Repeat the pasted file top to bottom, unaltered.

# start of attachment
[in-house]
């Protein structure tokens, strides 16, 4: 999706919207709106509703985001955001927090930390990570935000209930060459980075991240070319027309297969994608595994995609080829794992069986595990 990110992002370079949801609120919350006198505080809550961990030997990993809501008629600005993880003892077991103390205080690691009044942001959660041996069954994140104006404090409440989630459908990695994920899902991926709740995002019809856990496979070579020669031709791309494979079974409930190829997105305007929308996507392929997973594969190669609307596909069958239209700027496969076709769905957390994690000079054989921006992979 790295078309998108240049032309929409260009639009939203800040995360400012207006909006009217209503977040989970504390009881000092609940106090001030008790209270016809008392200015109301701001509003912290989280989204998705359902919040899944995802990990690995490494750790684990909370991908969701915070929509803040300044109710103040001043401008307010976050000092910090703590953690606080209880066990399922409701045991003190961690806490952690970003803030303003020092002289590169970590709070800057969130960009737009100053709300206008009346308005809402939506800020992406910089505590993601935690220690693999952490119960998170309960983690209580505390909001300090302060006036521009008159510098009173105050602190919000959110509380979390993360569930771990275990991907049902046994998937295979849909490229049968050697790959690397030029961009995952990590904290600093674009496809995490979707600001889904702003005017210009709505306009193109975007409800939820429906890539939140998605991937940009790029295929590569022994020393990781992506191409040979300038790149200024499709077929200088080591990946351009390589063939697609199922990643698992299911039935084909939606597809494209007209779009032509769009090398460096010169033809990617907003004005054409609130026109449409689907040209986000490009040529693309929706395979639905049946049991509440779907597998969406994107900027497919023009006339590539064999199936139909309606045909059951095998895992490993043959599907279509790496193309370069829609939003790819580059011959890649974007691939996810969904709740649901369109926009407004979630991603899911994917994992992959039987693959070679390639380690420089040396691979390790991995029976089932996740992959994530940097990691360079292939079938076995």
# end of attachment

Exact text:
[in-house]
């Protein structure tokens, strides 16, 4: 999706919207709106509703985001955001927090930390990570935000209930060459980075991240070319027309297969994608595994995609080829794992069986595990 990110992002370079949801609120919350006198505080809550961990030997990993809501008629600005993880003892077991103390205080690691009044942001959660041996069954994140104006404090409440989630459908990695994920899902991926709740995002019809856990496979070579020669031709791309494979079974409930190829997105305007929308996507392929997973594969190669609307596909069958239209700027496969076709769905957390994690000079054989921006992979 790295078309998108240049032309929409260009639009939203800040995360400012207006909006009217209503977040989970504390009881000092609940106090001030008790209270016809008392200015109301701001509003912290989280989204998705359902919040899944995802990990690995490494750790684990909370991908969701915070929509803040300044109710103040001043401008307010976050000092910090703590953690606080209880066990399922409701045991003190961690806490952690970003803030303003020092002289590169970590709070800057969130960009737009100053709300206008009346308005809402939506800020992406910089505590993601935690220690693999952490119960998170309960983690209580505390909001300090302060006036521009008159510098009173105050602190919000959110509380979390993360569930771990275990991907049902046994998937295979849909490229049968050697790959690397030029961009995952990590904290600093674009496809995490979707600001889904702003005017210009709505306009193109975007409800939820429906890539939140998605991937940009790029295929590569022994020393990781992506191409040979300038790149200024499709077929200088080591990946351009390589063939697609199922990643698992299911039935084909939606597809494209007209779009032509769009090398460096010169033809990617907003004005054409609130026109449409689907040209986000490009040529693309929706395979639905049946049991509440779907597998969406994107900027497919023009006339590539064999199936139909309606045909059951095998895992490993043959599907279509790496193309370069829609939003790819580059011959890649974007691939996810969904709740649901369109926009407004979630991603899911994917994992992959039987693959070679390639380690420089040396691979390790991995029976089932996740992959994530940097990691360079292939079938076995």